Staying motivated through the early falling down stages

Discussion in 'Trials' started by fprintf, Apr 3, 2018.

  1. fprintf

    fprintf Been here awhile

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    In the Trials videos discussion Heffergm posted:

    So what did you do to stay motivated to ride trials through the early falling down stages?

    I suppose it might also make a difference but when you began riding trials were you an adult or child?

    If you have any recommendations for new riders starting out, what would you say to encourage them to keep at it and not fall into the 90% that give it up?

    I'm asking this for myself since I have a habit of getting just good enough at a hobby and then giving it up (windsurfing, radio control sailplanes, guitar, bagpipes and more!) But I'm also thinking if it is that common for people to give trials up that it is a problem that needs solving in order to keep enough people interested in it!
    #1
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  2. jonnyc21

    jonnyc21 Trials Ninja

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    For me not giving up fell away early, and two things played into it me staying with it.

    First, I wanted a bike sport that my wife and daughter could do with me and I saw this as a much safer and more effective way to do that.

    Second, I had a great pair of mentors that showed me the ropes and warned me about the difficulties I would have so I was more prepared for the up and coming challenge.

    That and I enjoyed my first day on one and the challenge in itself even before I got my fist lesson from my friends, so maybe I was just destined for trials from the start? :dunno
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  3. Kiharaikido

    Kiharaikido Been here awhile

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    I started trials to learn how to better ride my adv bike and because I could ride on my property. The challenge is what I like, the finess. I teach/learn a form if aikido that was refined down to balance, momentum and timing. All power based movements were removed. If the smallest girl could not perform the movement on the largest guy, it was not 'pure' thus removed. Aikido was the one thing that will occupy my brain to the point I can ignore everything else. There are two things now. Trials is aikido on two wheels. Its the combination of my two favorite (solo) activities, Aikido and dirt bikes. I can't speak to helping someone keep interested in trials. Its the end all be all of motorcycle riding for me so losing interest is unlikely. I feel like you either 'get' it or you don't. My only problem with trials is I didn't discover it until my late 30's.


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  4. heffergm

    heffergm Long timer

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    I don't know if it's 'that common' for people to give up trials, I'm just extrapolating based on myself, which is bound to be wrong since I'm abnormal ;)

    In any case, I can answer for myself:

    - I started riding dirt bikes at around 12 years old or so, just trail stuff with friends. I probably rode for 4 or 5 years
    - I moved all around after uni, and gave up any dirt stuff in favor of street bikes and a brief road racing stint for the next couple decades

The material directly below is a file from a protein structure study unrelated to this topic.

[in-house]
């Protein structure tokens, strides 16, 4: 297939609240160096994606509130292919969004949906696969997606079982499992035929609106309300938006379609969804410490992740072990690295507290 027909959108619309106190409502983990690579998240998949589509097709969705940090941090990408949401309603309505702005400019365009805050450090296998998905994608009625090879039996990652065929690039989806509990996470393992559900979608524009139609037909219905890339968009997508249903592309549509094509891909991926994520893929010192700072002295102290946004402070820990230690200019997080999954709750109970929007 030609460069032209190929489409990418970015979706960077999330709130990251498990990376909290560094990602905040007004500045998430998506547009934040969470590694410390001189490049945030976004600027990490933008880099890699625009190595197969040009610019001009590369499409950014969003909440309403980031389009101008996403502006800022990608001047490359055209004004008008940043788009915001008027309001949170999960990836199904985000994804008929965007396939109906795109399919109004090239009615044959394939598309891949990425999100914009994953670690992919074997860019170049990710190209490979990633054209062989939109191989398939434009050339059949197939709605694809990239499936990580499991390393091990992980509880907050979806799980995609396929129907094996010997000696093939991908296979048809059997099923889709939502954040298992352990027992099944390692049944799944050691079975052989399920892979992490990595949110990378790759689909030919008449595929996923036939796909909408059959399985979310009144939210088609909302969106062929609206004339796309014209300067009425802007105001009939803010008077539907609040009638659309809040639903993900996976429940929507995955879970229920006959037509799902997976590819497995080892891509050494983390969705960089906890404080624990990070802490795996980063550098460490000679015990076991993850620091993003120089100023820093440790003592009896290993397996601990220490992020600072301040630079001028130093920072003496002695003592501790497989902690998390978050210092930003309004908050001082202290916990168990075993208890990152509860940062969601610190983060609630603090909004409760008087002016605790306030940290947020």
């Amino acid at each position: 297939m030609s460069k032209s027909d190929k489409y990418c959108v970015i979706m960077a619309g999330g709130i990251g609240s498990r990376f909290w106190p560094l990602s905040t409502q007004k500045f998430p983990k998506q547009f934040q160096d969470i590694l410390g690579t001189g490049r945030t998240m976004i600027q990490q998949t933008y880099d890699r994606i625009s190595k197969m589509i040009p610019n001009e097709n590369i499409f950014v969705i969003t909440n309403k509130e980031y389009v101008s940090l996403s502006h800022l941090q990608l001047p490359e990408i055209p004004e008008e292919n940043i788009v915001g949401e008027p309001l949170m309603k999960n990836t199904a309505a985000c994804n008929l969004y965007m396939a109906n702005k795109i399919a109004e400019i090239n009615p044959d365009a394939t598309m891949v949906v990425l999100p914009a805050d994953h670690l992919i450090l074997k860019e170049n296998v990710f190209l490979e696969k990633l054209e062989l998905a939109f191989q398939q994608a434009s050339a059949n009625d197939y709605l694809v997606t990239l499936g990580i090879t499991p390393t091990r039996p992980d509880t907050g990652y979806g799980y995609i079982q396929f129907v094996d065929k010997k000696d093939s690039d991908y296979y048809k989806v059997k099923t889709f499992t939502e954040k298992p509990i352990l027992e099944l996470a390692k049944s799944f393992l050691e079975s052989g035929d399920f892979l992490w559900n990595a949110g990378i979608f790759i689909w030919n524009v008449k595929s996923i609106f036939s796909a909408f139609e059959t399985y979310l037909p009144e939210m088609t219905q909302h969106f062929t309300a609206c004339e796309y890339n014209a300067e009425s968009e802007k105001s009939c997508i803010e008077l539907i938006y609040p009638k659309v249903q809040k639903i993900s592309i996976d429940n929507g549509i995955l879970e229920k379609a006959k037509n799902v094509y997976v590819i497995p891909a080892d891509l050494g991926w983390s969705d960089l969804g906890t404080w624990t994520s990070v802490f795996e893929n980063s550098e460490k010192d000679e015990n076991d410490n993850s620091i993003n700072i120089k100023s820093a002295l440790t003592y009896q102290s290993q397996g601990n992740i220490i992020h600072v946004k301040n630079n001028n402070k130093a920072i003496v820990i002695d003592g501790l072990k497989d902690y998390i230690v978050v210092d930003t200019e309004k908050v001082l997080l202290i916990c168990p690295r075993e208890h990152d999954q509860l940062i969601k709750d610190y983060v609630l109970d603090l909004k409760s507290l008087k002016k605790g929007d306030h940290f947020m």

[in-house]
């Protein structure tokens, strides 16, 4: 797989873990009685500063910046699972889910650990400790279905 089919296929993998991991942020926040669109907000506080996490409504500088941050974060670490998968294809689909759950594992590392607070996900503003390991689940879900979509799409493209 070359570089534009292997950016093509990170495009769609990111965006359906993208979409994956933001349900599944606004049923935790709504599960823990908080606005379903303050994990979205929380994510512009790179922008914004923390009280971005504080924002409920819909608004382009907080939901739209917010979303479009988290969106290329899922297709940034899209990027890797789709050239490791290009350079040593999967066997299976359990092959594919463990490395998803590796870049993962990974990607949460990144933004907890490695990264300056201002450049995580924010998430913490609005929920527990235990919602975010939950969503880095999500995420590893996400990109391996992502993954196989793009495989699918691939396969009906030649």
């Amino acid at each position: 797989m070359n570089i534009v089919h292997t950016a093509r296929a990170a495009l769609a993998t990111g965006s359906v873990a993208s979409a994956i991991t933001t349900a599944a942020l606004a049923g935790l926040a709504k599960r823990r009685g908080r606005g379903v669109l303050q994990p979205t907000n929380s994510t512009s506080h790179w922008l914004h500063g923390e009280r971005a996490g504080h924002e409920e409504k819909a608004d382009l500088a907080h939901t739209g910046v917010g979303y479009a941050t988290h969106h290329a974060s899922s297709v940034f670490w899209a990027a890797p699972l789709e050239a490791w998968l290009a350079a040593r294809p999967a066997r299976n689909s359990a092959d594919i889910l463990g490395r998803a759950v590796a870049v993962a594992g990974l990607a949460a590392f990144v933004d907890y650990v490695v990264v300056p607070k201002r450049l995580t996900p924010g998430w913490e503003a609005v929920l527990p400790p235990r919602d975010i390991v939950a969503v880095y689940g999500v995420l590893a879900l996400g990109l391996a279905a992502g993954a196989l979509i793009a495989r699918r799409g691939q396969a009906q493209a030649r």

- in my mid 30's I started running and cycling again (I did both as a kid/young adult), and a few years in promptly detonated a knee. So no more bicycle and no more running, at least not without some amount of agony, so that's done
    - to find something to use to stay in shape outdoors, I decided to get a dirt bike and do some enduro stuff. It was fine for a year or two, but (a) it turns out I'm slow, (b) I'm old and (c) the crowd was ok but nothing I wanted to hang around for. Plus the fear of eating a tree is way higher than a trials crash....
    - I happened across a trials event ~4 years ago, signed up for a morning class they were doing where you could borrow a bike and get a feel for things, and promptly sold all my enduro bikes (by 'all' I mean 1). So my first time on a trials bike I was 39 or so.

    So that was sort of my path into trials. The next two years consisted of:

    - me DNF'ing half of the events I entered (which were probably around half of the total events that were on offer in a given year)
    - feeling beat up enough to wonder if I really wanted to continue doing this
    - me practicing a ton in the yard (I have a couple acres, nothing crazy)
    - trying to find a club to join

    The two years after that I decided to go full bore, do all the events, get in as good a shape as I could, and try for a class championship... I ended up third, which I took as pretty decent considering the competition, and the next year moved up a class. I ended up fourth, which if you subtract Wayne (don't ask) puts me third again, and again, the competition is pretty good, so I'm happy enough. I'm riding the same class again this year, where I'll be going head to head with a guy nearing 60 and a kid graduating high school... Probably won't find that in a lot of sports.

    So I guess in answer to your questions, I'd say this:
    - for new riders starting out, before you put any pressure on yourself in an event, recognize that you're going to need to be in decent bike shape to just ride the loop. Don't feel bad if you're destroyed, the fitness will come, but you'll probably need to put some effort in unless you can ride a lot outside of events.